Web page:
In my time spent at Costa Rica this past summer, I noticed quite a bit of impoverishment around the resort I stayed at but I also noticed how the natives seemed to be pretty content with what they had. Adept pottery makers and merchandise sellers lay on the side of many drawn-out roads that seemed to lead to nowhere. They certainly had a striking passion for what they were doing, but perhaps not out of choice. This was their way of living, their everyday routine for being the breadwinner of their families. I also observed how many of the locals were secretly ingenuous salespersons as they would not leniently bargain unless that was the circumstance it came down to. It brought me to reminisce all the lost time spent in India in December of 2006–something that now feels like ages ago.
I can still recall what little the natives had to get by with on a day-to-day basis yet how much they had by not having the excessive commodities and luxuries that many of us take for granted. In the three weeks that I was settled there, I learned how having an overabundance of food is suboptimal to having just the right amount, how the ties of kinship are brought closer when everyone lives under the same roof, and how a few great books can make time move by more smoothly. Despite not being bestowed upon with the average means of communication that we are so gracefully handed today, the increased amount of personal interactions and unconventional ways made for a timeless substitution, if not a lesson from what may now be known as ancient history.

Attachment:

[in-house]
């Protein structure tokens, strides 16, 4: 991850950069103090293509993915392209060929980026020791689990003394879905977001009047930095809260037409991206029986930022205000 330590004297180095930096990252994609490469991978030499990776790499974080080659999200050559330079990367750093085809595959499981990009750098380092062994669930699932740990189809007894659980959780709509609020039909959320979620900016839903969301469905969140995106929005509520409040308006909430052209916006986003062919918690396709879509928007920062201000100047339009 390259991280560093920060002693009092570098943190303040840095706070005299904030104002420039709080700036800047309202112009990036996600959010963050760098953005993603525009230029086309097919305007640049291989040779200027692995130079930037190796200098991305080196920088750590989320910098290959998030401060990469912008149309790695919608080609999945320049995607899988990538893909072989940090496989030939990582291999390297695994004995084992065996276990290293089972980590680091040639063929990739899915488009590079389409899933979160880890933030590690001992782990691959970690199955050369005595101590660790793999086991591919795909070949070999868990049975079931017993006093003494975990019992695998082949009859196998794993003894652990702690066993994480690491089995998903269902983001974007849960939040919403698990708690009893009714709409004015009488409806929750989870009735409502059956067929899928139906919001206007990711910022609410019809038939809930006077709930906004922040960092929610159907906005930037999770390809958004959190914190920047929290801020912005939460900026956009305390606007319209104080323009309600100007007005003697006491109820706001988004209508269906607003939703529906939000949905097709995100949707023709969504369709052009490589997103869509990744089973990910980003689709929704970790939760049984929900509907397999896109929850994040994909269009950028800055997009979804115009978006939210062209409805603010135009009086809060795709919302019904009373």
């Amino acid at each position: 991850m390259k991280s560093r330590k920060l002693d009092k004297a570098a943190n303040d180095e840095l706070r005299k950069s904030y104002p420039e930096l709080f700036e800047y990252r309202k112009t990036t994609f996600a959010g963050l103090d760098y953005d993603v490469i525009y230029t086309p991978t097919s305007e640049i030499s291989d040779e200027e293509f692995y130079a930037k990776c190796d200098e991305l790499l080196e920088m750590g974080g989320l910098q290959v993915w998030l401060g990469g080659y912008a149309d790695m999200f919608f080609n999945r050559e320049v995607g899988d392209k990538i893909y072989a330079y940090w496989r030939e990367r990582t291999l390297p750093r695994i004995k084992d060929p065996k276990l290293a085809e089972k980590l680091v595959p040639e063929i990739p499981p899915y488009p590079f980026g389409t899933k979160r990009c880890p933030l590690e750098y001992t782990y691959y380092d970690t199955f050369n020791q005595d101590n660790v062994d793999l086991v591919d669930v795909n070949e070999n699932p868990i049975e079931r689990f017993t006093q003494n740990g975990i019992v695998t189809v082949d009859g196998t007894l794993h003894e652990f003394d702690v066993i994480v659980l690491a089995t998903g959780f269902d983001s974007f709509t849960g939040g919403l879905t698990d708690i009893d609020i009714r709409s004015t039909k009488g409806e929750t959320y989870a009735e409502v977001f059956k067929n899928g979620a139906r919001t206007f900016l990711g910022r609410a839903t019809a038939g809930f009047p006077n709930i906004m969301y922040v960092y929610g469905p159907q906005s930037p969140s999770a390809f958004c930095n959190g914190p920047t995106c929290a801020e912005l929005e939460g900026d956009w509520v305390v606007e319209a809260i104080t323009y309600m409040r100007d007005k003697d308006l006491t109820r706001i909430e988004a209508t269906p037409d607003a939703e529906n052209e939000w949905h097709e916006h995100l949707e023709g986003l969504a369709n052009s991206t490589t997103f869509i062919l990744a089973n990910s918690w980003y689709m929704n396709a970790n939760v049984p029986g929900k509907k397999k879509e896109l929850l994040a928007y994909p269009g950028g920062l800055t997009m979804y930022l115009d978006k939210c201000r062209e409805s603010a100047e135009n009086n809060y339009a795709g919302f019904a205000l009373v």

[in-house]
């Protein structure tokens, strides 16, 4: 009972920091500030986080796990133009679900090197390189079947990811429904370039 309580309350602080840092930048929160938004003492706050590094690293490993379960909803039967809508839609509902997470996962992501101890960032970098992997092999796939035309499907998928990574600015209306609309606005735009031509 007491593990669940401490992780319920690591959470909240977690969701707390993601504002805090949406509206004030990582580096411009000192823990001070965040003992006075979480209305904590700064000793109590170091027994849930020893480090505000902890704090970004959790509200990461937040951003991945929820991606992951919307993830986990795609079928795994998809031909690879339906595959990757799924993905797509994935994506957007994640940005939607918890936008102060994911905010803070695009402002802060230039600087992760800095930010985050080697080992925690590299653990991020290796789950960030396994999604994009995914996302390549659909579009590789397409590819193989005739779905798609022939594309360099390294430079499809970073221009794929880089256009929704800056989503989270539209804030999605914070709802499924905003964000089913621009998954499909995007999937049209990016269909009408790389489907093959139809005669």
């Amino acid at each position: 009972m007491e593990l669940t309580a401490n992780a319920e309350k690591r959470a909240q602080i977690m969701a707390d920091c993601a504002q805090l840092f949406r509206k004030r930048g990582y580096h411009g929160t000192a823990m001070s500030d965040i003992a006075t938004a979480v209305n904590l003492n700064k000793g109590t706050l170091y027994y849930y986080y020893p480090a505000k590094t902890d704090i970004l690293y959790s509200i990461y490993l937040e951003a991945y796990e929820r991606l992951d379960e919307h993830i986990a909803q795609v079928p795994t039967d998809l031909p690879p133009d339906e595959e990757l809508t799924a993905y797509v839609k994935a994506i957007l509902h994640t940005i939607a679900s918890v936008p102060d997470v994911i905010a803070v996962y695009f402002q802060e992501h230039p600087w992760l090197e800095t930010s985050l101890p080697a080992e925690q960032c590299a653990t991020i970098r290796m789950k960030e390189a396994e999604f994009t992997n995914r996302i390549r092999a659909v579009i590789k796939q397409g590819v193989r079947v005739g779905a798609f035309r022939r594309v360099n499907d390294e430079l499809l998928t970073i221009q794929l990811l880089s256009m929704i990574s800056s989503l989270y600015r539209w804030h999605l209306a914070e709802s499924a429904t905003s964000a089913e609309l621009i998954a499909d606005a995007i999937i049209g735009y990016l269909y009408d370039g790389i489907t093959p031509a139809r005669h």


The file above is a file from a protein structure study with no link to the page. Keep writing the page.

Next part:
Likewise, these encounters can be closely paralleled to the recent catastrophic event that has stricken the Northeast. Over the past two weeks, I came across various people who were either from the Staten Island area or were somehow affected by that particular area in the Hurricane Sandy aftermath. Many of the locals were completely devastated by how the businesses were negatively impacted and others were just blissful to be alive. But the subliminal message that I acquired from all the random chattering was how this island was not just a washed-out speck of the larger New York area but a close-knit community within its own little world. These people grew up alongside one another and were familiar with the impact that had stricken them so close to home. What may be perceived as some poor tracings of Mother Nature’s recent whirlwind is actually a breeding ground for rescue efforts and locals battling to stay closer than ever.
While one may argue that people are most comfortable with what they have grown around, the current state of our country is depicting to us, in very lucid details, that times are changing. Maybe we need to learn that simplicity is at the core of breaking our recent downfalls. Perhaps, on a grander scale, observing the many differences among multiple nations and how people do so much with what little they have can fuel some of us to be happy with our gifts. After all, it is not until those memories are buried away that the presence of what we have now can truly be perceived and, more so, appreciated.